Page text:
I read Dr. Zvi Zohar’s op-ed, “On the question of hearing women’s voices” (June 7) with great interest. This has been an issue that I have confronted personally over the past several years. As a non-affiliated “cultural” Jew and the son of Holocaust survivors, I grew up in a community steeped in Jewish culture and Yiddish culture. We listened to beautiful Yiddish and sometimes Hebrew music, often sung by women. We attended Yiddish theater and watched Yiddish films in which female actors sang Yiddish songs. I belonged to a Yiddish youth theater group in which boys and girls participated. We put on full-length Yiddish plays at Camp Hemshekh, where campers were immersed in Yiddish culture and yes, we all sang.

The notion that a man cannot listen to a woman sing was unheard of in the very Jewish community in which I grew up.

I now live in Teaneck with my wife and our three children. My daughters both sing, one of them professionally. So when I first attended the Holocaust commemoration at Teaneck High School I offered to contribute to the program by presenting Yiddish songs of the Holocaust, was graciously invited to participate, and did so for many years. One day my older daughter suggested that she and I both sing while her zayde played the mandolin. That’s three generations of a Jewish family, here only because two people manage to survive the horrors of the Holocaust. The organizing committee, chaired by two women who were members of Congregation Beth Shalom, an egalitarian Conservative synagogue, declined the offer, saying that the Orthodox rabbis rejected it and would advise their congregants to boycott the commemoration were my daughter to sing. Needless to say, my family was distressed. We met with Rabbi David Feldman of the Teaneck Jewish Center, who held the position that there is no basis for the belief that a man is forbidden to hear a woman sing. The denial was upheld nonetheless.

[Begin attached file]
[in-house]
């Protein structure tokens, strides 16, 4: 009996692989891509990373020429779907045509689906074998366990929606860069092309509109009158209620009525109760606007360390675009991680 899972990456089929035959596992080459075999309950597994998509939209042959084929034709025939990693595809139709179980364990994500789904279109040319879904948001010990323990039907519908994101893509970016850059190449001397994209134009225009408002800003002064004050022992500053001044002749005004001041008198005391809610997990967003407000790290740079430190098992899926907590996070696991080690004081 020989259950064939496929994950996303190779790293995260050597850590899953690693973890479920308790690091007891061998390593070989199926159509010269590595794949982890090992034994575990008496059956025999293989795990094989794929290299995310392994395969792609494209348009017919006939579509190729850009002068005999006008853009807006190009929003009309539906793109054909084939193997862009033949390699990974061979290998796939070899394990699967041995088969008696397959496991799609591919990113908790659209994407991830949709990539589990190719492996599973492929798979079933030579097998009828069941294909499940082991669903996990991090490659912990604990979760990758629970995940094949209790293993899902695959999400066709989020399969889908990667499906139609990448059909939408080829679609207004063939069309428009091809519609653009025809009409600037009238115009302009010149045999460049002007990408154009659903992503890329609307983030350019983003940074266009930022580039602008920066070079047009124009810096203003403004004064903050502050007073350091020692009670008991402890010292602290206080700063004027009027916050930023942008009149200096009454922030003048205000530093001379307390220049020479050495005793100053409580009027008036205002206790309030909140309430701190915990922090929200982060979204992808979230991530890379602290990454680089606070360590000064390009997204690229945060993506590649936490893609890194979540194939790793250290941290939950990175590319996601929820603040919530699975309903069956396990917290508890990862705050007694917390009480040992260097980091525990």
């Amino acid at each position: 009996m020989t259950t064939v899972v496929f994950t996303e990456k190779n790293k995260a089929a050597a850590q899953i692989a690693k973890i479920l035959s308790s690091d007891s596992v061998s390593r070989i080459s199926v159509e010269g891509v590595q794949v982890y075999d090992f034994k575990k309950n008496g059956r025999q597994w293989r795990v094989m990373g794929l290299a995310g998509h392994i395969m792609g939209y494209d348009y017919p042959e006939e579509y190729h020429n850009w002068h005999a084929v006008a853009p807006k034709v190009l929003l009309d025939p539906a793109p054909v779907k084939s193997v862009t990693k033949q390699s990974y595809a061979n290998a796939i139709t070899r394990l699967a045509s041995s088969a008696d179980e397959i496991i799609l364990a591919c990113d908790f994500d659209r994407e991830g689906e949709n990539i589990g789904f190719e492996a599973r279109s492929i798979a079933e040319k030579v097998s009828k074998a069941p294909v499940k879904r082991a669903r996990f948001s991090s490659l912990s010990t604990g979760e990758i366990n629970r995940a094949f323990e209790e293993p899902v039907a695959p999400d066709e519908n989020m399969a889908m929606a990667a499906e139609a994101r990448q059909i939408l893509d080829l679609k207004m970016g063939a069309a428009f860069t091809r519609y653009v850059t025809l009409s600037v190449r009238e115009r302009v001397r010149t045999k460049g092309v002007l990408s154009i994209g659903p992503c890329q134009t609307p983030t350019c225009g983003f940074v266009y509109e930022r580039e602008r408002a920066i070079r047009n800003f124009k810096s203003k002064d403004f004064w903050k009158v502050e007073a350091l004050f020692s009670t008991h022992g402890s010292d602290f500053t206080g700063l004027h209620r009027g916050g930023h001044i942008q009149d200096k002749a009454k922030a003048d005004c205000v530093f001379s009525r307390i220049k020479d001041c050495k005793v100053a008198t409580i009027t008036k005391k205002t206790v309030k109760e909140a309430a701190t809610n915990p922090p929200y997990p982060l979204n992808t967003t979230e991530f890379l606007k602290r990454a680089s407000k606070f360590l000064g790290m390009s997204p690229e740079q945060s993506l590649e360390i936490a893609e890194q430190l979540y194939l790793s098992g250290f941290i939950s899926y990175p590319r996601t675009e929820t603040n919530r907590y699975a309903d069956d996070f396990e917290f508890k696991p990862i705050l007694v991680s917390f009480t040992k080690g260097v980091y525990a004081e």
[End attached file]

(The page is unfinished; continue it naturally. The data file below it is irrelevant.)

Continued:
My daughter, my father, and I were invited to a different commemoration at the Workmen’s Circle in New York, where we shared this gift with those who could appreciate how significant it was.

I did not sing at the Holocaust commemoration the year they denied my daughter the opportunity to sing with her father and zayde and have not been back since. The Teaneck Holocaust commemoration is a community event at a public high school for all people who wish to attend to remember those who were persecuted and who perished. This program is not about religion. It is about humanity, tolerance, and respect for all people. It is about the passing on of these values to future generations so that we never forget.